Every time I see an adult on a bicycle, I no longer despair for the future of the human race.
I had always wondered how people in other parts of the world get around, and, I must admit, I had rather chauvinistic attitudes, believing that only in my Western world would automobiles be modern and advanced. I was humbled and surprised to find the same cars on the streets of China that I see here in the United States: Lamborghini, Ferrari, Porsche, BMW, and Mercedes, as well as Honda, Toyota, Kia, Hyundai, Ford, VW, and Nissan.
So, the cars and vans didn’t interest me enough to photograph them. What caught my attention were the other modes of transportation, especially those vehicles that I do not see at home. While the automobiles dominate the streets, bikes of every shape, size, condition and age share the space. I never got comfortable with the practice of carrying children and babies on the scooters and bikes … and without helmets! However, I did not see a child injured in spite of the frighteningly unsafe drivers.
I am a bit frustrated that I was not able to convey the intensely crowded streets or the aggressiveness displayed by all of the drivers. I was terrified to cross the street and remember the relief and pride I felt when I finally learned how to maneuver amidst the heavy machinery and pedestrians. (Click on any image to see it full size.)
When I saw the topic of this Sunday’s Post, I wondered if I should go out and find someone working; however, I remembered I had shot quite a few images of people at work during my stay in China last summer.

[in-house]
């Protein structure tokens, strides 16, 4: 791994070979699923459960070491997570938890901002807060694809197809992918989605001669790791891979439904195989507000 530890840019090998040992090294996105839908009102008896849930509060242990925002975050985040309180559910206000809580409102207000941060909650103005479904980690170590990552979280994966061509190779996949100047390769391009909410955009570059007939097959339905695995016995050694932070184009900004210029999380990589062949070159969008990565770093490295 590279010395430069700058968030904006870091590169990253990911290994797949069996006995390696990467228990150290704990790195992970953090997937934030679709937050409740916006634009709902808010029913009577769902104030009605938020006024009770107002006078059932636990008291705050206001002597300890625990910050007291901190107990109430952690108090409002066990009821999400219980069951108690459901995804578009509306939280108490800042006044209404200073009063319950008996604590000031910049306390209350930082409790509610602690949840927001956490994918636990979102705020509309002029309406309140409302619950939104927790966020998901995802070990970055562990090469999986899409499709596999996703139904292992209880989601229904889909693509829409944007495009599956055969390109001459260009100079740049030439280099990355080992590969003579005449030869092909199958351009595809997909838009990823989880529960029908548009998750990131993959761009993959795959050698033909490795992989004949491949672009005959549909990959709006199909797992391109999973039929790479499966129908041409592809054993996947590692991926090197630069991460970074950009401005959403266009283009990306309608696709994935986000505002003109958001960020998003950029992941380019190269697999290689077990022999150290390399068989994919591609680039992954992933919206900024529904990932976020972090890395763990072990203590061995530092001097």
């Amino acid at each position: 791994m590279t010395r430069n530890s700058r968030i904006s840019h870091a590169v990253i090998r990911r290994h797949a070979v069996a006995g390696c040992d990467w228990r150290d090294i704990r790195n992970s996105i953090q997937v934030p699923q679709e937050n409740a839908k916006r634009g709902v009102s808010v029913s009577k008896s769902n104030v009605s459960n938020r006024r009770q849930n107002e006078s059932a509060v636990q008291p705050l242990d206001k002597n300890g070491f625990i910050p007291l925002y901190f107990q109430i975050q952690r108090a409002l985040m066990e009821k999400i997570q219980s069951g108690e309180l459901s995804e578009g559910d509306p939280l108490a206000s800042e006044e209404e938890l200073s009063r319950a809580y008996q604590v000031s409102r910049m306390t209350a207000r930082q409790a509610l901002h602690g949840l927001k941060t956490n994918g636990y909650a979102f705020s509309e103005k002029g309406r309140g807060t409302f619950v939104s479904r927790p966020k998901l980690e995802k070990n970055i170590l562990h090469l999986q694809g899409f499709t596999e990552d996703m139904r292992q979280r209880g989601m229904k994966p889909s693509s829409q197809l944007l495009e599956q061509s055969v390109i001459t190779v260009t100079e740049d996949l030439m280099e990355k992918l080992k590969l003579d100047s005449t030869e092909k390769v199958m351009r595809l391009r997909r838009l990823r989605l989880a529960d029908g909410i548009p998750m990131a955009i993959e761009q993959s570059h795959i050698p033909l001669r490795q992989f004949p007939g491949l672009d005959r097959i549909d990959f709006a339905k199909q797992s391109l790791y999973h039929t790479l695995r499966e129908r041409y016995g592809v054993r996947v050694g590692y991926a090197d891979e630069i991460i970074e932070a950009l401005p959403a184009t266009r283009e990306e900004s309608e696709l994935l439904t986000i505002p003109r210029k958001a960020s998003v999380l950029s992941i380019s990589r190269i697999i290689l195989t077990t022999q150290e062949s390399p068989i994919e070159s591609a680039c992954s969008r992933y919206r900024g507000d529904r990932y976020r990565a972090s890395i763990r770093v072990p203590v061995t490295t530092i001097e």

I find it interesting that I still have not gotten comfortable taking similar pictures here in my own city and country. I guess there’s something about being a tourist that gives me (in my mind) license to shoot just about anything.
And now, I’m off to the gym before returning to my work, prepping my lessons for the week. I hope you all have a satisfying and productive work week.
Laoshan Moutain near Qingdau: The aroma of her food was enticing, but I passed on it. Now I wish I’d indulged.
Beijing: I think he has a difficult job.
Beijing: This soldier stands guard at the Forbidden City. He looks so young and alone.
Beijing: He makes beautiful china in the Hutong area; unfortunately, I could not afford any of the beautiful pieces.
Beijing: She cooked my delicious meal when I dined in a private residence in the Hutong area.
Qingdau: She was working so hard to sell her ears of corn.
Beijing: My tour guide through the Forbidden City…I’d been in the country only two days and was still afraid that I’d get lost, but he made sure that I was safe. His English is nearly flawless and his talks were informative and interesting.
Beijing: Olympic village, just outside of the Bird’s Nest, on his way to another job.
Feicheng: Diane, one of the participants in my workshop, teaching her students as they prepare for their English exams.
Feicheng: I understand that this is a nightly event in the city where I worked. I walked around the city only twice in the 4 weeks I worked there; I spent my evenings in the hotel, usually preparing the next day’s lesson. This summer, I vow to experience more of the local life.
Shanghai: I bought some of his bread and was surprised that it tasted salty, and not sweet like the Indian Fry Bread that is sold in Arizona.